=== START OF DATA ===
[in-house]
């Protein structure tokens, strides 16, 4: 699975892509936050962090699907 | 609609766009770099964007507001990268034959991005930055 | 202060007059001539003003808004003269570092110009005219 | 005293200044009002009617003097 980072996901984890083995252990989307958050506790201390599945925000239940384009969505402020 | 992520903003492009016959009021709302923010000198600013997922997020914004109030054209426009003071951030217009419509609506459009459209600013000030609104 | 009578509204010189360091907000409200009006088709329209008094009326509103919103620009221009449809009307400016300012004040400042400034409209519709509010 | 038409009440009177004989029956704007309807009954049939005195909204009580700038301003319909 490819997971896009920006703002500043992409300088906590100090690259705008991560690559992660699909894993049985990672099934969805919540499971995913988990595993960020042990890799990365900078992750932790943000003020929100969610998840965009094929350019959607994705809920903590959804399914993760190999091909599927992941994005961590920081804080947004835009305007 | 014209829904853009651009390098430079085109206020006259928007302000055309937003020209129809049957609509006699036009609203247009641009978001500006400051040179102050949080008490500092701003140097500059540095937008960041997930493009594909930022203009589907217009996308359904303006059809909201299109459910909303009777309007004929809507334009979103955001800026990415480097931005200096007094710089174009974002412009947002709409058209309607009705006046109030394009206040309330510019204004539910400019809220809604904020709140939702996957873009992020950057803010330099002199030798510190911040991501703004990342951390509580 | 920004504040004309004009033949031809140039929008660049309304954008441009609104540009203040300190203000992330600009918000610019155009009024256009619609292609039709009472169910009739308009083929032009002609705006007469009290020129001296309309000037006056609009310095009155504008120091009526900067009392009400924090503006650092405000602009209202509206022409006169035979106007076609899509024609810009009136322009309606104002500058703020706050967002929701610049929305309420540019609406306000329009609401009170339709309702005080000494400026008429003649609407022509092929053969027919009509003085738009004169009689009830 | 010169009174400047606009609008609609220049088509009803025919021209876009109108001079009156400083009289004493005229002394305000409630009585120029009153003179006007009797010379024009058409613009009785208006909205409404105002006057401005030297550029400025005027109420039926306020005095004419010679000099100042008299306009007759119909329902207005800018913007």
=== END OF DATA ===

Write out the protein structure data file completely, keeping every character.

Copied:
[in-house]
């Protein structure tokens, strides 16, 4: 699975892509936050962090699907 | 609609766009770099964007507001990268034959991005930055 | 202060007059001539003003808004003269570092110009005219 | 005293200044009002009617003097 980072996901984890083995252990989307958050506790201390599945925000239940384009969505402020 | 992520903003492009016959009021709302923010000198600013997922997020914004109030054209426009003071951030217009419509609506459009459209600013000030609104 | 009578509204010189360091907000409200009006088709329209008094009326509103919103620009221009449809009307400016300012004040400042400034409209519709509010 | 038409009440009177004989029956704007309807009954049939005195909204009580700038301003319909 490819997971896009920006703002500043992409300088906590100090690259705008991560690559992660699909894993049985990672099934969805919540499971995913988990595993960020042990890799990365900078992750932790943000003020929100969610998840965009094929350019959607994705809920903590959804399914993760190999091909599927992941994005961590920081804080947004835009305007 | 014209829904853009651009390098430079085109206020006259928007302000055309937003020209129809049957609509006699036009609203247009641009978001500006400051040179102050949080008490500092701003140097500059540095937008960041997930493009594909930022203009589907217009996308359904303006059809909201299109459910909303009777309007004929809507334009979103955001800026990415480097931005200096007094710089174009974002412009947002709409058209309607009705006046109030394009206040309330510019204004539910400019809220809604904020709140939702996957873009992020950057803010330099002199030798510190911040991501703004990342951390509580 | 920004504040004309004009033949031809140039929008660049309304954008441009609104540009203040300190203000992330600009918000610019155009009024256009619609292609039709009472169910009739308009083929032009002609705006007469009290020129001296309309000037006056609009310095009155504008120091009526900067009392009400924090503006650092405000602009209202509206022409006169035979106007076609899509024609810009009136322009309606104002500058703020706050967002929701610049929305309420540019609406306000329009609401009170339709309702005080000494400026008429003649609407022509092929053969027919009509003085738009004169009689009830 | 010169009174400047606009609008609609220049088509009803025919021209876009109108001079009156400083009289004493005229002394305000409630009585120029009153003179006007009797010379024009058409613009009785208006909205409404105002006057401005030297550029400025005027109420039926306020005095004419010679000099100042008299306009007759119909329902207005800018913007």